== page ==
This kind of loaded vocabulary-- "treachery," "base betrayal," "dividing national sympathies," "unanimity of defense against foreign aggression"-- obviously raises tremendous problems. Is it necessarily "base" or "treacherous" to cease to obey someone who has conquered you by force and treats you badly? Can there be "national sympathies" where there's not only no "nation," but nobody has even invented the concept of a nation? Can there be a sense of "foreign aggression" when one doesn't have a sense of a "nation" that is being aggressed against, and when "foreigners" live all around, just beyond one's own local  area? All the evidence of South Asian history over time goes to show that, with very few and brief exceptions, the subcontinent was a place much more like Europe than like, say, France: it was full of mutually distrustful clans and groups and city-states, and when larger dynasties claimed regional control, their power was never more than swiss-cheesey, with lots of internal holes. Going right back to the Arthashastra, this is the vision of politics that we see: lots of small statelets, constantly jostling for power, always ready to attack each other or fend off an attack. Borders shifted back and forth over time, loyalties changed readily according to local and individual political advantage. What else would we expect? The same things were happening in Europe and so many other places. It doesn't make sense to castigate people for not feeling what we decide, with hindsight, that they should have felt.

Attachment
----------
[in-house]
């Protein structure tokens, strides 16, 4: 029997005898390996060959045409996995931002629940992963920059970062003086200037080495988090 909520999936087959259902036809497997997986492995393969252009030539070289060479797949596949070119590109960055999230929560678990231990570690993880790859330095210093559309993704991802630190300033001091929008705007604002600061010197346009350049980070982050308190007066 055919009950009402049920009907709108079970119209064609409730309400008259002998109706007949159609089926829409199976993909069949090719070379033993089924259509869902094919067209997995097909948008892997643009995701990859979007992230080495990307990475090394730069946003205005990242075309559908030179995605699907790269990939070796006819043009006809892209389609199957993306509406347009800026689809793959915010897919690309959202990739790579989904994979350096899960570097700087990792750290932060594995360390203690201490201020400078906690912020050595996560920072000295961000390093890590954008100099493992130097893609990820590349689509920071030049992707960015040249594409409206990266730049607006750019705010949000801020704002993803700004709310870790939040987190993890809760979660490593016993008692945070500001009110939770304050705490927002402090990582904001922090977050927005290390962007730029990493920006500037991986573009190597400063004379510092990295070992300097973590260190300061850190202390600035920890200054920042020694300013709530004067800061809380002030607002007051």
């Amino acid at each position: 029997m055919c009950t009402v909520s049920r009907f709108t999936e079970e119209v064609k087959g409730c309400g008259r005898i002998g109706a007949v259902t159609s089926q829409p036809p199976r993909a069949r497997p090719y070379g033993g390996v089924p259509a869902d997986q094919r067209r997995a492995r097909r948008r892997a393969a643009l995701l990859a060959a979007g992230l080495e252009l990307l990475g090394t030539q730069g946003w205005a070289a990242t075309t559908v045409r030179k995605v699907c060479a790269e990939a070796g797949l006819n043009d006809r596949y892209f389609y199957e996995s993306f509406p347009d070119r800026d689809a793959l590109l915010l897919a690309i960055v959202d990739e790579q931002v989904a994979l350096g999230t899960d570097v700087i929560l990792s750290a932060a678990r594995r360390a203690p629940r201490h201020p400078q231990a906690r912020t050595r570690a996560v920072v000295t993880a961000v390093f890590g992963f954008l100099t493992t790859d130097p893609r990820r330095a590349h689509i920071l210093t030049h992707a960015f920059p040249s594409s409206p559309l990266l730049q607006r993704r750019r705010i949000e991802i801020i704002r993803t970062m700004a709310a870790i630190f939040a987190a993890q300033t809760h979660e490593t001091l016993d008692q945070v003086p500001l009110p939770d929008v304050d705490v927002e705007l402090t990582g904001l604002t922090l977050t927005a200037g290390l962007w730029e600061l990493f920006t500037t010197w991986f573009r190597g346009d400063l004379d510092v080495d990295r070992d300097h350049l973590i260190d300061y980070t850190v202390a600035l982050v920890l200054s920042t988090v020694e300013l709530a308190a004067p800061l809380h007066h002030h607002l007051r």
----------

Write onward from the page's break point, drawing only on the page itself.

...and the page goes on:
Another conspicuous example occurs at the beginning of Chapter 3. Ikram tells us that after Mahmud Ghaznavi's death "Hindu India enjoyed a respite from foreign invasion for a century and a half." (He thus assumes that there was some single entity called "Hindu India" at the time, and that it had a shared notion of "foreignness.") He goes on: "This did not lead, however, to national consolidation, and a number of principalities grew up in different parts of the subcontinent." He seems to consider that "national consolidation" (in the twelfth century!) would have been expected in such a situation. It's also misleading to say that regional kingdoms "grew up," as though this were some new development instead of completely business-as-usual in South Asia. He seems surprised at this continued localization of concern, and seeks to explain it: "Perhaps the relative freedom from Muslim raids during the first part of the twelfth century made them forget their perilous position" (p. 37). Of course, most South Asian rulers were demonstrably (and quite sensibly) much more concerned to avert a "perilous position" vis-a-vis their immediate neighbors of whatever religious persuasion, than to fend off abstract ideological dangers.